How to make adjustments to your 
truss rod, nut, and saddle

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How to make adjustments to your truss rod, nut, and saddle

By Harry Fleishman

Any useful discussion of acoustic guitar setup should include a close look at the truss rod, the nut, and the saddle. Each of these parts contributes significantly to the way your guitar plays, and each can develop its own set of problems. You can make many of the adjustments I'll describe yourself if you're careful and use a little common sense. If you have a serious problem with your guitar, however, you should not hesitate to take it to a reputable luthier.

The action, or string height above the fretboard, is one of the first things to check when your guitar isn't playing quite right. Many musicians mistakenly use the truss rod to adjust the action; they tighten it, thinking that by arching the neck back they will lower the strings toward the fingerboard. A tightened truss rod will lower the action, but it often leads to a neck that buzzes severely. The misguided home repair guy then starts filing away at his frets until the neck is a basket case.

The truss rod's job is to straighten the neck and compensate for the upward pull of the strings. It should not be used to adjust the action of the neck. If the action is too high at the nut, it is the nut that needs adjustment. If the action is too high in the middle and upper positions, it is usually the saddle that needs to be lowered. Let's take a look at the truss rod first. Once it is properly adjusted, we can move on to the nut and the saddle.


Adjusting the neck using the truss rod is a delicate operation. If it is necessary to tighten your truss rod, I recommend setting aside plenty of time to do it. When I build a guitar for a musician, I custom-design the neck to meet his or her playing style and to accommodate a variety of string gauges. Changing to a heavier string may require a slight tightening of the rod. A lighter string may need a little backing off of the rod. Occasionally a small adjustment can be made, and the guitar will be ready to play immediately. Often, however, the neck will need time to get used to its new position.

Most factory guitars, including Taylors, newer Martins, and Guilds, use truss rods that are tightened with a clockwise turn. That is, rotating the rod clockwise brings the strings closer to the fretboard. Occasionally with double-action rods (rods that adjust in both directions), a clockwise turn may actually raise the strings. If the neck has not been damaged by heat or a long-neglected warp, a little rotation should cause the desired effect. If your neck is badly warped, get professional help.

On many guitars, the truss rod can be accessed via the headstock. For others (including the guitars I build), you need to reach into the soundhole. When the rod access is inside the soundhole, special care, and probably special tools, may be needed. Take a deep breath, count to ten, and if you're sure you want to do your own adjustment, go for it. I like to make neck adjustments with the strings under normal tension; it lets me see the real effect on the neck. I assume that most of you do not have a fully equipped shop with guitar-holding fixtures. Therefore, I suggest asking a friend to help by holding the guitar steady. First, mark the rod's nut with a felt pen so you can return it to its starting point. Then, slightly loosen the rod and see that it turns freely. If it is bound or frozen, do not try to adjust it further unless you have a great deal of experience or a deep-seated wish to break the rod and replace the neck. If it moves smoothly, put a bit of lubricant on the threads and work it in around the nut. I use a toothpick or a bit of old guitar string for this job. Then put the truss rod nut back to where it was when you started, using the mark you made as a reference.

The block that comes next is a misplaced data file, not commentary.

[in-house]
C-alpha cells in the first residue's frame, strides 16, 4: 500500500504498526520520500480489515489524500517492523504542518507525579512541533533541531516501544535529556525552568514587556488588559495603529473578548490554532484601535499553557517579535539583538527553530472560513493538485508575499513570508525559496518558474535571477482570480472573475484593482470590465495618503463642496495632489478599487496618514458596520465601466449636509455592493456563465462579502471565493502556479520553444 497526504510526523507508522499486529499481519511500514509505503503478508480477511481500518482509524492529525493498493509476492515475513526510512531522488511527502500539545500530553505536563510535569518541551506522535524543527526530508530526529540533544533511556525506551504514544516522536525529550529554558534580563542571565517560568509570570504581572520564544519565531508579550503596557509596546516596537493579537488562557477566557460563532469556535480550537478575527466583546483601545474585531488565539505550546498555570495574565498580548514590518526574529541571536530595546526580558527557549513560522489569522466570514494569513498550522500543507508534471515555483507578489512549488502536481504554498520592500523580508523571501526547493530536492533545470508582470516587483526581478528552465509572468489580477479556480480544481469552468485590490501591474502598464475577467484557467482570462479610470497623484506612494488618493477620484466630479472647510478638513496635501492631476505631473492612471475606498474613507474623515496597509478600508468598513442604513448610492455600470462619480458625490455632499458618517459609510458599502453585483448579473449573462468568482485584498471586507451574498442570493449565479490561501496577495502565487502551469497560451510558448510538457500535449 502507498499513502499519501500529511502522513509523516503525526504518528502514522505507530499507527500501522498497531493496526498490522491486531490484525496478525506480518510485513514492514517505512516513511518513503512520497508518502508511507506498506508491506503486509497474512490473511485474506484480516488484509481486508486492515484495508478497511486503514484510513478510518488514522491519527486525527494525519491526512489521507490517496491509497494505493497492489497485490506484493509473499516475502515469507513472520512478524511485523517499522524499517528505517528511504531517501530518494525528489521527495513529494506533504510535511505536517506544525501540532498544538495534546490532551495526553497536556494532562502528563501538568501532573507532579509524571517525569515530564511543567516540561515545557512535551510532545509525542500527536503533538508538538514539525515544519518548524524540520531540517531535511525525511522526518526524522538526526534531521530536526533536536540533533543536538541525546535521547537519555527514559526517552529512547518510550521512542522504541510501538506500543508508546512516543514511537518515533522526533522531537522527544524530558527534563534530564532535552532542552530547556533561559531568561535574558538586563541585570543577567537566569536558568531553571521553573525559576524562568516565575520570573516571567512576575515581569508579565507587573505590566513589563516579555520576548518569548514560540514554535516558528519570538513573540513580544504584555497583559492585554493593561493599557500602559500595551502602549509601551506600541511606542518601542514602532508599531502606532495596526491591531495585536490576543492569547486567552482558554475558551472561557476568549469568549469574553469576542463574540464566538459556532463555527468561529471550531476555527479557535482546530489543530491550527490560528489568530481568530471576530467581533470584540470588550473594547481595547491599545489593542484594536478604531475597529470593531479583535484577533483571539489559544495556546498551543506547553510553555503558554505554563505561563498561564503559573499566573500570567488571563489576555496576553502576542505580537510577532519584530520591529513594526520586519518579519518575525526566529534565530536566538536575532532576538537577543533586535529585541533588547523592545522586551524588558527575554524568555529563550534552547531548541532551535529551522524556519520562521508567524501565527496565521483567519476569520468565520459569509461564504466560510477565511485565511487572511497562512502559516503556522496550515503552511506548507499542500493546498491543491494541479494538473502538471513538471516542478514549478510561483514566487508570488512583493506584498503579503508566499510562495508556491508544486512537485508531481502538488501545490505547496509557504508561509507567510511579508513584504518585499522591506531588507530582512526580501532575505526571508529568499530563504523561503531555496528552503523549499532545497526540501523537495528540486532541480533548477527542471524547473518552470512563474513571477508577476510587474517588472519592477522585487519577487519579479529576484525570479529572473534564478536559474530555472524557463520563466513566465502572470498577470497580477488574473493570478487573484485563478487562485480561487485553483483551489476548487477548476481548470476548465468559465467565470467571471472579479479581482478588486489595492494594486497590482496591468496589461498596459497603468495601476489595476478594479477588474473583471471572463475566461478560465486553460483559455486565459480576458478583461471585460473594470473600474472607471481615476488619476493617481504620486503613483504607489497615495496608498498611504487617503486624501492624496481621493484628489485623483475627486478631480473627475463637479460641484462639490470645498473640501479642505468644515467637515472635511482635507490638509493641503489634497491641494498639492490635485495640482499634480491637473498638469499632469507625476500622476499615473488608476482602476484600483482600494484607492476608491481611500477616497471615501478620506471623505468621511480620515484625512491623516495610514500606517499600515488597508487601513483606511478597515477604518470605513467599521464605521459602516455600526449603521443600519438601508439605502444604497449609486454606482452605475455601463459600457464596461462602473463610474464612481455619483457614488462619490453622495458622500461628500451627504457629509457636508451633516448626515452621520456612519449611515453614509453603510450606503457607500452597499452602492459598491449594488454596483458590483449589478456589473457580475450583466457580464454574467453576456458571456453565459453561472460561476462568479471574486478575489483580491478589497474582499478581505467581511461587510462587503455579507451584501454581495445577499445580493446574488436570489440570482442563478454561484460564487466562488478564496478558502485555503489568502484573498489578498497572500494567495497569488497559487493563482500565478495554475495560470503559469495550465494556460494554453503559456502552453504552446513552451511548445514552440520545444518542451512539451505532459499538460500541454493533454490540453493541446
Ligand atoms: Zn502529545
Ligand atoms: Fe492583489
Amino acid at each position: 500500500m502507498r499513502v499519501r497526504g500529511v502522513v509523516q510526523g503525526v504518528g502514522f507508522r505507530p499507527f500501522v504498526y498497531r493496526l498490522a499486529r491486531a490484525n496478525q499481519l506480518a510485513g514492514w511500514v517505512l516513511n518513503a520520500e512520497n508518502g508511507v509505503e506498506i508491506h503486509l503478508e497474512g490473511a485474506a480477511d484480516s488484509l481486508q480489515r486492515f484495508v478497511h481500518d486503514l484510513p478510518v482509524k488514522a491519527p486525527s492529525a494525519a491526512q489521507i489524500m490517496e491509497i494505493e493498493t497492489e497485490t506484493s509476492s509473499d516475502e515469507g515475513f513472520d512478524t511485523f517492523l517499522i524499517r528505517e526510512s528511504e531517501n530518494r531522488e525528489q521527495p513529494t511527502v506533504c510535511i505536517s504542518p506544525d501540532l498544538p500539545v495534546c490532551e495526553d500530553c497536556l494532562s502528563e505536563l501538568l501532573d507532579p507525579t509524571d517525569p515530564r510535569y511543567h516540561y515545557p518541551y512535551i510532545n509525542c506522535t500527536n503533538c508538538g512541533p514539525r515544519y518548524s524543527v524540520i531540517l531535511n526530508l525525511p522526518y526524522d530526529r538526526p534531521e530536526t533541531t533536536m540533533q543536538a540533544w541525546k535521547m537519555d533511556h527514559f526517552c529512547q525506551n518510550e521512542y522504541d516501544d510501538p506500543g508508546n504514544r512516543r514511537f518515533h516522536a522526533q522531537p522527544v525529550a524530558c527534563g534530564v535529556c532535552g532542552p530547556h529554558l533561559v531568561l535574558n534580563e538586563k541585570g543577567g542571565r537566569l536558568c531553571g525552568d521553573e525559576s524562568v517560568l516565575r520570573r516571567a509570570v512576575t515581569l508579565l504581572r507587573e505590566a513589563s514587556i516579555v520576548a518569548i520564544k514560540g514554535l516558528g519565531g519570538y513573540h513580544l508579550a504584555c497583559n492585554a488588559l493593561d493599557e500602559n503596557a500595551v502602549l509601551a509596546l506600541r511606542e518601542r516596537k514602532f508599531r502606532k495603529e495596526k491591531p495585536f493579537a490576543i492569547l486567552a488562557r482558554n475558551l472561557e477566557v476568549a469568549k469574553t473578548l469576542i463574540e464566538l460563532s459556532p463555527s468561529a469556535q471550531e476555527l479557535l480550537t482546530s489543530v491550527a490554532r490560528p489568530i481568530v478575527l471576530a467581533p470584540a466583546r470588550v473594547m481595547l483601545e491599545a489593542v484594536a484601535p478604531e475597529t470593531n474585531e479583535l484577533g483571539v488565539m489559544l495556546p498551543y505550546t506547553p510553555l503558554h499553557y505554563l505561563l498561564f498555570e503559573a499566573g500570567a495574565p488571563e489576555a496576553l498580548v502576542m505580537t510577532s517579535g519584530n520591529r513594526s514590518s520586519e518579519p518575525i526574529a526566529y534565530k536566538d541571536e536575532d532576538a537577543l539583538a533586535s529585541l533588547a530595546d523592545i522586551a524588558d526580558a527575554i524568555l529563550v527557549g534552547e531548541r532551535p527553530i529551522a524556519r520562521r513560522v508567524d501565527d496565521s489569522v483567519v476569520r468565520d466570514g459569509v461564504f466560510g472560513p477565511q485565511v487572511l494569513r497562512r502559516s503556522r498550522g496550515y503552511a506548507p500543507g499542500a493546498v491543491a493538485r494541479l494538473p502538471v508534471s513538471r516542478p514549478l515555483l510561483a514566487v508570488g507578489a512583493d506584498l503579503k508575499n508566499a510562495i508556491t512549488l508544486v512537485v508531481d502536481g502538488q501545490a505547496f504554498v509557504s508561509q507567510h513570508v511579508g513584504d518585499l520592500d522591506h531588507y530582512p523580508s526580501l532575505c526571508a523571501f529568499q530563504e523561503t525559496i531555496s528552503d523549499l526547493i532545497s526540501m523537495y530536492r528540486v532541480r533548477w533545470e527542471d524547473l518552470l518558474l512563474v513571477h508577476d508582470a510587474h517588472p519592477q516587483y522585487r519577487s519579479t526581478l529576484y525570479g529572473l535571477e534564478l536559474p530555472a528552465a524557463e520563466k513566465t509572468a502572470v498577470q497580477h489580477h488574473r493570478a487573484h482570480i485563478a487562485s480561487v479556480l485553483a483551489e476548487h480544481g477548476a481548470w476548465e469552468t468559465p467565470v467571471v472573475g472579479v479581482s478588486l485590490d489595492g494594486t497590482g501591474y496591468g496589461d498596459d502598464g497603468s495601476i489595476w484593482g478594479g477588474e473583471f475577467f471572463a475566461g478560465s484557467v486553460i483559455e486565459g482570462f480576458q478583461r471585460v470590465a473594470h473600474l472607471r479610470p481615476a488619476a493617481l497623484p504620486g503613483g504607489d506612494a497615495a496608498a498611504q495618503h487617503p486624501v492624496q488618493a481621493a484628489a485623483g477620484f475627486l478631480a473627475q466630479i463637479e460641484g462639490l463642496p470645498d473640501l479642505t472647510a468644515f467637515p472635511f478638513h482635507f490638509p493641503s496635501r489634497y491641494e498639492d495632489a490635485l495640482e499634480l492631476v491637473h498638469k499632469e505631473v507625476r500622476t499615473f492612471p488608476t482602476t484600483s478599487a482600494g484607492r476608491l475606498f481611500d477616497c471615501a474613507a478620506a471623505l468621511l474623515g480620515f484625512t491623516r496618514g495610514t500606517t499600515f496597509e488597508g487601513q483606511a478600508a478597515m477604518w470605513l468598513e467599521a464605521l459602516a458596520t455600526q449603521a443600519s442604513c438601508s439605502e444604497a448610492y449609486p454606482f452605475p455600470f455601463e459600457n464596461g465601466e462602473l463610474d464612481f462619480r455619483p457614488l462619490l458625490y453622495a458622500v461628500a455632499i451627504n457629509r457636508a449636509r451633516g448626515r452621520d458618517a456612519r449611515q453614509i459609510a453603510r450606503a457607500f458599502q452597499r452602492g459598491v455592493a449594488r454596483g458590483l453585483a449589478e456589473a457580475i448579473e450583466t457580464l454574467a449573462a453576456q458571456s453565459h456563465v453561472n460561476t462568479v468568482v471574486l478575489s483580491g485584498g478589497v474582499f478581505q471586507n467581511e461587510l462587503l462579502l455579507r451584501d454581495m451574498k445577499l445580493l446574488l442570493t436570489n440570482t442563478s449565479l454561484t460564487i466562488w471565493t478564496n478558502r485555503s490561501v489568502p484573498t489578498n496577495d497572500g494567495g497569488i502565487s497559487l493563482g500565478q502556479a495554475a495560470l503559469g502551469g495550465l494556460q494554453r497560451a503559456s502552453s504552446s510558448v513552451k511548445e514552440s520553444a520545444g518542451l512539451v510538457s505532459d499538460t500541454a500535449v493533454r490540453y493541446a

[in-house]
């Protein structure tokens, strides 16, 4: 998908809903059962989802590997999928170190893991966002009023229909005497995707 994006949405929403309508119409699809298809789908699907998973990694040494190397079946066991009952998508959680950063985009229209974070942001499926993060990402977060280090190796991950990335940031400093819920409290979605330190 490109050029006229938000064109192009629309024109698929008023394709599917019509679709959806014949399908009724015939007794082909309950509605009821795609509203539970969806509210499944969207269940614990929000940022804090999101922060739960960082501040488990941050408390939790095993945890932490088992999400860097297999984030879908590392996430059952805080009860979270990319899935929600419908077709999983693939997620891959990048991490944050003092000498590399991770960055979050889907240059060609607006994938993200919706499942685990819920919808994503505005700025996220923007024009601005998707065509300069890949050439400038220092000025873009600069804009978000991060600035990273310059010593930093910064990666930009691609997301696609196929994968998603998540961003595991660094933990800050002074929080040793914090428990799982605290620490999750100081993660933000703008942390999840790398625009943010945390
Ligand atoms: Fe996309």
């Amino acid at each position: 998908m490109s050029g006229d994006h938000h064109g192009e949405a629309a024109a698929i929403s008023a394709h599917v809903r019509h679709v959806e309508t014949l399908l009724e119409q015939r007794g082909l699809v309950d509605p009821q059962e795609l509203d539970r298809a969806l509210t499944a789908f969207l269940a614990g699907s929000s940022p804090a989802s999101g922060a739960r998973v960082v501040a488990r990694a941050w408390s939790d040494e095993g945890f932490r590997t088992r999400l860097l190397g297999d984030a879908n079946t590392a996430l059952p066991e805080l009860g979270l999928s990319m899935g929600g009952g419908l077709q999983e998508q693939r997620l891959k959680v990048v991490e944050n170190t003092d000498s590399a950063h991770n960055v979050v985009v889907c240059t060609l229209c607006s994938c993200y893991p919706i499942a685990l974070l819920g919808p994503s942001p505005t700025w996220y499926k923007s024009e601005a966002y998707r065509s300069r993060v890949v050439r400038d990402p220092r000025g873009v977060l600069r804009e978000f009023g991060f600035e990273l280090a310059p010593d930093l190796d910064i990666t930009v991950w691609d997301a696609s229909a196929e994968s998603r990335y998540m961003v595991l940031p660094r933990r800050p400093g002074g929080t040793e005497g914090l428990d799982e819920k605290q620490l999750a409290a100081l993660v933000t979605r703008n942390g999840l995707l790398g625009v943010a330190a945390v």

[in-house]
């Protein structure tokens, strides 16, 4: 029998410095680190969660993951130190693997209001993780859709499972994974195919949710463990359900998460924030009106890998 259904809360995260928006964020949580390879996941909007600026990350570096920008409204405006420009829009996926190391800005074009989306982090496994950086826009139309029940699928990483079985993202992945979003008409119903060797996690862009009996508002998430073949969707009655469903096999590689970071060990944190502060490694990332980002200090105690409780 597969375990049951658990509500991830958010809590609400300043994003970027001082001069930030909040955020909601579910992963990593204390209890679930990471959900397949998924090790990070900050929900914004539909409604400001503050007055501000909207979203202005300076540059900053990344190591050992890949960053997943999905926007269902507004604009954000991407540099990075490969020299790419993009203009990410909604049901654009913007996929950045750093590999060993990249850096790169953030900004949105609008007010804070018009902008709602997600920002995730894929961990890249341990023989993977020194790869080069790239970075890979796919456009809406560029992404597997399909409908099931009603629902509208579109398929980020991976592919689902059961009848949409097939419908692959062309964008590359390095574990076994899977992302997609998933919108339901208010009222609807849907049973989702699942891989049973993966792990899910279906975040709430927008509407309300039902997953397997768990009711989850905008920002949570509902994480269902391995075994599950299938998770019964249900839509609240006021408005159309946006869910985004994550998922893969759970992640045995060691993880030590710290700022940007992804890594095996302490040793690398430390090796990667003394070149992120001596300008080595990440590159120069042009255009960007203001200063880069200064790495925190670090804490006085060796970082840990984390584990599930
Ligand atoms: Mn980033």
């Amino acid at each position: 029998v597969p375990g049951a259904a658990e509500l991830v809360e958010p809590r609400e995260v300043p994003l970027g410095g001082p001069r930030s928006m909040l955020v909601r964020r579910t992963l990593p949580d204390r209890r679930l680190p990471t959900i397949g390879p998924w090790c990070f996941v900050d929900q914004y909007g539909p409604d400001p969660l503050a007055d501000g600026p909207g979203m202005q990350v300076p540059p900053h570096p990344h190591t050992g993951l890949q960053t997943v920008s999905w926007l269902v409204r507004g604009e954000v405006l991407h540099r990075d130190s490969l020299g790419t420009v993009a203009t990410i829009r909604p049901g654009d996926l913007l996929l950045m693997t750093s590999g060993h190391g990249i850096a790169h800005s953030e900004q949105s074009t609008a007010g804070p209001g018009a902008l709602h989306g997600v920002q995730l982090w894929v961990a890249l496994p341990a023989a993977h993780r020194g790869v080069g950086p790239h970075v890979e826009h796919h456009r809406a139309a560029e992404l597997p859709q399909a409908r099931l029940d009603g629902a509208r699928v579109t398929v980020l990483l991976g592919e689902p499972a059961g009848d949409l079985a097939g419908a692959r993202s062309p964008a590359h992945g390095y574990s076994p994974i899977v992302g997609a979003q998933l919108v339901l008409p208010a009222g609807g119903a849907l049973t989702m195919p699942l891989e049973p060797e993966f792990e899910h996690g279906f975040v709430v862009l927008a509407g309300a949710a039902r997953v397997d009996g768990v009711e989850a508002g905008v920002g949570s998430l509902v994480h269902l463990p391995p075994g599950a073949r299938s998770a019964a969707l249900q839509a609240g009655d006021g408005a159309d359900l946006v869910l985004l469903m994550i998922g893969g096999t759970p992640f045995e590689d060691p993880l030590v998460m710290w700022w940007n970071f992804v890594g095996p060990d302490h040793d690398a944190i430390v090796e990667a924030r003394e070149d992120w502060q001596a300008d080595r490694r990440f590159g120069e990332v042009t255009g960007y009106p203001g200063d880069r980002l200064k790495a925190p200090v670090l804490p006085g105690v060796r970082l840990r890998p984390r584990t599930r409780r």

All drawings by Harry Fleishman

The truss rod is either accessed via the soundhole (left) or the headstock (right). All drawings by Harry Fleishman.

Now is a good time to ask your friend to hold the guitar and press down gently on the nut, making the truss rod's work easier. Gently give the truss rod about a one-quarter turn. Now fret the guitar at the first and last frets and use the string as a straight-edge to see if the neck is getting flatter. The rod's effect is usually most apparent between the fifth and seventh frets. I like to see a little light between the string and the fret in the middle of the neck. If it looks right, wait a few minutes and recheck. If it seems to need more tightening, be very careful. If your rod is working correctly, you shouldn't have to crank it hard to get good results.